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What Does It Take To Be A Wimbledon Champion?

What Does It Take To Be A Wimbledon Champion?
Victoria Catterall-Decalmer
Writer and expert5 years ago
View Victoria Catterall-Decalmer's profile

With Wimbledon just around the corner, it’s the perfect time to brush up on your tennis player knowledge in time for the big event. We take a closer look at the men’s and women’s singles champions over the last 50 years to find out what really makes a win-bledon champ.

Wimbledon – Serving Singles Only

  • Spousless hopefuls are 4 times more likely to become a Wimbledon champion
  • 98% of female Wimbledon winners didn’t have children
  • 76% of menweren’t married at the time of winning
  • 43% of all winners have been from the USA

It seems it’s lonely at the top as 81% of all Wimbledon winners weren’t married at the time of winning the prestigious award.

Not just that, but over 89% of all champions also had no children, giving those living solo a huge advantage.

The research also revealed that those with more attention growing up are much more likely to lift the trophy, as almost 60% of past winners were either an only child or had just 1 sibling.

Disappointing news for Brits though as, thanks to the likes of Pete Sampras and the Williams sisters, USA tennis stars are 11 times more likely to win Wimbledon than their British counterparts!

So, What Does A Wimbledon Winner Look Like?

We compared the average age at the time of winning, star sign, relationship status, height, weight, and much more of the men and women who have won Wimbledon since 1968 as the open-era started, to find out what really makes a Wimbledon winner.

On average, both men’s and women’s singles champions were 25 years old and were from the US. The average male champion was either in a relationship or married at the time of winning and had at least 1 child, whereas the average women’s champion was single and without children (yet) – sorry ladies! However, the average women’s champions have an average of 3 siblings compared to the men’s average of 1, suggesting that a big family atmosphere is key to being a successful women’s champion.

When looking at those who have won Wimbledon more than once, however, the player profiles change slightly. Male repeat champions typically have blonde hair and blue eyes, whereas the average champion has brown hair and eyes. Although male repeat winners are also typically in a relationship at the time of winning, the majority of repeat champions (81%) didn’t have children when they won the title.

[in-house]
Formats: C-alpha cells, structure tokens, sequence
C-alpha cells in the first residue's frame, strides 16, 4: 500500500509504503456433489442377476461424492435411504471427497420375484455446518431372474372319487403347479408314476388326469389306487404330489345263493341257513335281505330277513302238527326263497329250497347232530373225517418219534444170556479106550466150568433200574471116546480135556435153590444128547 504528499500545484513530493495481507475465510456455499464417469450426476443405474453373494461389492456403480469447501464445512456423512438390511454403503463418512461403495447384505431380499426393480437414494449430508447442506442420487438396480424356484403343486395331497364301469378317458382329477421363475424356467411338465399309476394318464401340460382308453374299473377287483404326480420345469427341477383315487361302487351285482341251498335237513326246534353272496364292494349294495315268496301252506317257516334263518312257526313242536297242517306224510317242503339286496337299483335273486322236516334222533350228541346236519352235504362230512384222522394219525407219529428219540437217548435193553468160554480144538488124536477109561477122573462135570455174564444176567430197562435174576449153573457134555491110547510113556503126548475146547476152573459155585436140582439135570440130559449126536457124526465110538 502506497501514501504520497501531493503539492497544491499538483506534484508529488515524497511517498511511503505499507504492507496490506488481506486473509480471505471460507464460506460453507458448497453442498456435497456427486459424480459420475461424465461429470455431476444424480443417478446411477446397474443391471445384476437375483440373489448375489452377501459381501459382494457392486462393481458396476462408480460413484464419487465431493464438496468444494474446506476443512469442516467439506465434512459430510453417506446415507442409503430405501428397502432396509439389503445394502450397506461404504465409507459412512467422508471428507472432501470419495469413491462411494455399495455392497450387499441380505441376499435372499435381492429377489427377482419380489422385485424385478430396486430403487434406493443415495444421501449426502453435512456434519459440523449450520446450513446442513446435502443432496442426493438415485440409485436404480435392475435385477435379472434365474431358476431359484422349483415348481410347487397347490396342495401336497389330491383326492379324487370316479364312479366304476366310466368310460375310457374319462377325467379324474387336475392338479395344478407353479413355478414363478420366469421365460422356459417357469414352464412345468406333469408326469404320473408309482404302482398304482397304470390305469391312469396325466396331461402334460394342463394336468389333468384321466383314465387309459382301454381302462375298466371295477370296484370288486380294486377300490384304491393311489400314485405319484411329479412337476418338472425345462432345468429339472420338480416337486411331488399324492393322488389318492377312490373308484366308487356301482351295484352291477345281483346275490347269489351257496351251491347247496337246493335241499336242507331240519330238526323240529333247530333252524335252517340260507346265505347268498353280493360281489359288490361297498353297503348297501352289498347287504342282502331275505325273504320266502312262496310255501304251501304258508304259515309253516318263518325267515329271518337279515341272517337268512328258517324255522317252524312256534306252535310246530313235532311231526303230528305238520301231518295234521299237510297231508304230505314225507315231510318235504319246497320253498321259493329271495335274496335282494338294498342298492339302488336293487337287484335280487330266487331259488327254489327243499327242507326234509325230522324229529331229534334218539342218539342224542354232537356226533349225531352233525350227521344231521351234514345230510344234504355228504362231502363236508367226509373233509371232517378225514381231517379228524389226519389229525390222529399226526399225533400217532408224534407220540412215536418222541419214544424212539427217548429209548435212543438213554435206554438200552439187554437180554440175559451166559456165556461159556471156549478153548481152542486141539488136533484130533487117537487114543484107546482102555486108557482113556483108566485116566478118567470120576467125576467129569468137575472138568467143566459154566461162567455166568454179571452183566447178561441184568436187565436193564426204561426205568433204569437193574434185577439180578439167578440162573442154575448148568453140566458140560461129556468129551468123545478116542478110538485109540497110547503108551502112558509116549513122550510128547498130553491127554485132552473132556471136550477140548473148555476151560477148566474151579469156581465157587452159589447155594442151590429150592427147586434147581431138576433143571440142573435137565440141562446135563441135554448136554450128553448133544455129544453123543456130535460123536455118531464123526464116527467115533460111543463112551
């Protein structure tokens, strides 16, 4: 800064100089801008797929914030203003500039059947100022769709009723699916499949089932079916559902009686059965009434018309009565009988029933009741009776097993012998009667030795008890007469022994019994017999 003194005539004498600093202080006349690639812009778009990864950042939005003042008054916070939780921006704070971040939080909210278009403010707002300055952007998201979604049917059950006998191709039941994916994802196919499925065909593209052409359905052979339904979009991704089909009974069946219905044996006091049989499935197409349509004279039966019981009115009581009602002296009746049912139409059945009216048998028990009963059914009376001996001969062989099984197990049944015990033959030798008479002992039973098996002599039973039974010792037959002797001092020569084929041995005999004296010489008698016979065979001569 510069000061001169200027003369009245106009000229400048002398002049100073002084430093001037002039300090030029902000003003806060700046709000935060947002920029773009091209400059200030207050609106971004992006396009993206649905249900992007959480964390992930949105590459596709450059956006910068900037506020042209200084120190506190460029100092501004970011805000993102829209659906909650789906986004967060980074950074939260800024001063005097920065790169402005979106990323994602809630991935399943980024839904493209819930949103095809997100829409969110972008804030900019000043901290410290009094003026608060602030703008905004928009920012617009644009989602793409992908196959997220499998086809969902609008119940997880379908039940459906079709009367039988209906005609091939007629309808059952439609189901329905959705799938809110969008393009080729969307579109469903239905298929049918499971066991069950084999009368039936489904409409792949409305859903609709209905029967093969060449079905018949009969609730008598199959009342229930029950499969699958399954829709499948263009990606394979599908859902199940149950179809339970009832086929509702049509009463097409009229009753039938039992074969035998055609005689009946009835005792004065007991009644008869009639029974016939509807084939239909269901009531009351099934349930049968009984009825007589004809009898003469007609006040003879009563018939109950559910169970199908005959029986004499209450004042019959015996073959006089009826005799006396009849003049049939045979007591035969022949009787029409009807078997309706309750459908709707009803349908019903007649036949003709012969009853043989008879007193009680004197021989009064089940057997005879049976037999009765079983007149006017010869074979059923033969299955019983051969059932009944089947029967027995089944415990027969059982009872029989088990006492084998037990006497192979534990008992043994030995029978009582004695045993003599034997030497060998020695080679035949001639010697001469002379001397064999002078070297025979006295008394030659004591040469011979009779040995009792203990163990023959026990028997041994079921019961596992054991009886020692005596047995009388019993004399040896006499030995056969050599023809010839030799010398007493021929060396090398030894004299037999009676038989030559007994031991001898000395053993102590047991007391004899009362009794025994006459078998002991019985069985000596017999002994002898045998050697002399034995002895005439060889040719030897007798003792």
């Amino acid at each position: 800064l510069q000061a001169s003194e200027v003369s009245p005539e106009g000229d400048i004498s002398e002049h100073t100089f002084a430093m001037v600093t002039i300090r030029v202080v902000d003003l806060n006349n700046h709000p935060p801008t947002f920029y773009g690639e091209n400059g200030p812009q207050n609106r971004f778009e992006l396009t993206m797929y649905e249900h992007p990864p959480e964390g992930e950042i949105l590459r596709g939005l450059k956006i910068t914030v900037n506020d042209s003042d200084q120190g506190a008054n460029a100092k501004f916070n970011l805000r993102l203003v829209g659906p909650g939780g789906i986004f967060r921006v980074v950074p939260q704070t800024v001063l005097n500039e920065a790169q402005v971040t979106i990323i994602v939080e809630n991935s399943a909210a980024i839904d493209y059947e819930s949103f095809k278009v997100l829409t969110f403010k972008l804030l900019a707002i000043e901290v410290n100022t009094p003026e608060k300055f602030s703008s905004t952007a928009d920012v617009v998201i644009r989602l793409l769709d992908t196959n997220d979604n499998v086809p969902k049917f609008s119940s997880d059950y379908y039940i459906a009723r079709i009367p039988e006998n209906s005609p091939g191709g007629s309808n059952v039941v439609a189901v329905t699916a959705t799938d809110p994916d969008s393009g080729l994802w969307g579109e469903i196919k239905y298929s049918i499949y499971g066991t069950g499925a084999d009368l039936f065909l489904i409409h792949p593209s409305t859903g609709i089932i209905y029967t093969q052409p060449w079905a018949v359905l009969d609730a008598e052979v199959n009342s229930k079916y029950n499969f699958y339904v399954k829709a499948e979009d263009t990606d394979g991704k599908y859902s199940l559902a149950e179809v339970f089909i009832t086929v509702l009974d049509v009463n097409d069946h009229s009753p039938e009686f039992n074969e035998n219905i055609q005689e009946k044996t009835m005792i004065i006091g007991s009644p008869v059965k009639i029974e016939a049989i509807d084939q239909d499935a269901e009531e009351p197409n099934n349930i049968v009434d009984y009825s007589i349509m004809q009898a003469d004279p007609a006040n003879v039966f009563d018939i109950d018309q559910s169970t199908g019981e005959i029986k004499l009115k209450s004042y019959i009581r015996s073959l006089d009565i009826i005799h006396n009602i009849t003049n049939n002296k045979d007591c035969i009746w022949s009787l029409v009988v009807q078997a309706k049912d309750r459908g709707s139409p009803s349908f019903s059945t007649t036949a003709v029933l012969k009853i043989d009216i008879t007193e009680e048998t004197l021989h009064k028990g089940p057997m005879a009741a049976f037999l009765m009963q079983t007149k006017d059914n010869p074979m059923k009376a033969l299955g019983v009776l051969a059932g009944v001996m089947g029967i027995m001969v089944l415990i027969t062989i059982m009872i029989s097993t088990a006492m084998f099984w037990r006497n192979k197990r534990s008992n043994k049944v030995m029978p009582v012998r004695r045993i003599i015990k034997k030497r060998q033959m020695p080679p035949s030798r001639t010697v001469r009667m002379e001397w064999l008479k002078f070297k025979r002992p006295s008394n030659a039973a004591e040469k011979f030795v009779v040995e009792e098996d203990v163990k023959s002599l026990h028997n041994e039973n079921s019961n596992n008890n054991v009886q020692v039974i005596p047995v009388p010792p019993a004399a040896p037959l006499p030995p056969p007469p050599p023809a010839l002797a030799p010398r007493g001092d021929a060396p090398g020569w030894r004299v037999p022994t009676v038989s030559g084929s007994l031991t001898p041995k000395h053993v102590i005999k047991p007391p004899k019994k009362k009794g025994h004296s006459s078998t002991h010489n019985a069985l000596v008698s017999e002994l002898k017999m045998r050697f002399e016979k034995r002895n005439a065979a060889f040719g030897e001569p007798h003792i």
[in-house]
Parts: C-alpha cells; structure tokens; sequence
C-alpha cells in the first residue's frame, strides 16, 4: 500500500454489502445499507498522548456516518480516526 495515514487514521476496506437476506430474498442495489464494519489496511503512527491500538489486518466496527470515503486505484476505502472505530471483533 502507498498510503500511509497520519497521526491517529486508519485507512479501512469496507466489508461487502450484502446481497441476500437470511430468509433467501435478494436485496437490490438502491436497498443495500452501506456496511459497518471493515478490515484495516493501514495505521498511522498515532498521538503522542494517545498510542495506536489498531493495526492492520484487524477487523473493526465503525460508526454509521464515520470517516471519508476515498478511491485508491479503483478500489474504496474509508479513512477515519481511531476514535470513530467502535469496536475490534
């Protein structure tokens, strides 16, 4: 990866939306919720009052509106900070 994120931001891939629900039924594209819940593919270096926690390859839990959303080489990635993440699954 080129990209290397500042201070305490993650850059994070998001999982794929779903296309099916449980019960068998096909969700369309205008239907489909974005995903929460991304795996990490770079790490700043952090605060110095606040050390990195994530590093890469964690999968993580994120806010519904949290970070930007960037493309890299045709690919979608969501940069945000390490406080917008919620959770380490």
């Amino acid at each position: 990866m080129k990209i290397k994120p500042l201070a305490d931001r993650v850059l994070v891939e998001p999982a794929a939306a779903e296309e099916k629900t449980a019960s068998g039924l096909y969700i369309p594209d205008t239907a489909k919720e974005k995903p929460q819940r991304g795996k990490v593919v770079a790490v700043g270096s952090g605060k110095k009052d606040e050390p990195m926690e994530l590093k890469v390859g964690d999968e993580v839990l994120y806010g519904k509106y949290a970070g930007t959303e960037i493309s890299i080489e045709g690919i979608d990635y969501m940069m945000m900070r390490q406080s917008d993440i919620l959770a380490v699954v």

The female players who have won Wimbledon multiple times are the heaviest player profile, averaging a weight of 67kg as opposed to the average 66kg or the 64kg that one-time Wimbledon winners typically weight. This suggests that a heavier build and therefore more power is very important to becoming a women’s repeat Wimbledon champion.

Having a solitary lifestyle is more important for male champions who have only won the title once. The results show that these are the only players who, on average, are single at the time of winning and who don’t have children. In contrast, the women’s one-champions average as the only player profile with Australia and not the USA as the country of origin (straya!).


Which Tennis Champ Are You?

men's flow chart of tennis champion profiles
flow char diagram of women's tennis champion profiles


Take Home Message

Our results show that there are a few different types of people who typically win Wimbledon, but which one did you fit best in to? If you really want the best odds of becoming a Wimbledon champ you should be a healthy 25-year-old from the USA as a starting point. For men, you should aim to be in a relationship or married, and have a least 1 child in your family for the best odds of winning. When it comes to women, however, it is better to be a singleton without children and to have a big family with at least 3 siblings to secure your Wimbledon success.

Our articles should be used for informational and educational purposes only and are not intended to be taken as medical advice. If you're concerned, consult a health professional before taking dietary supplements or introducing any major changes to your diet.

Victoria has a master’s degree in English Literature. She loves doing unconventional workouts like pole fit, which she’s done for the past four years. She’s also a passionate foodie, so in her spare time, you’ll find her trying out the newest restaurants in her home town.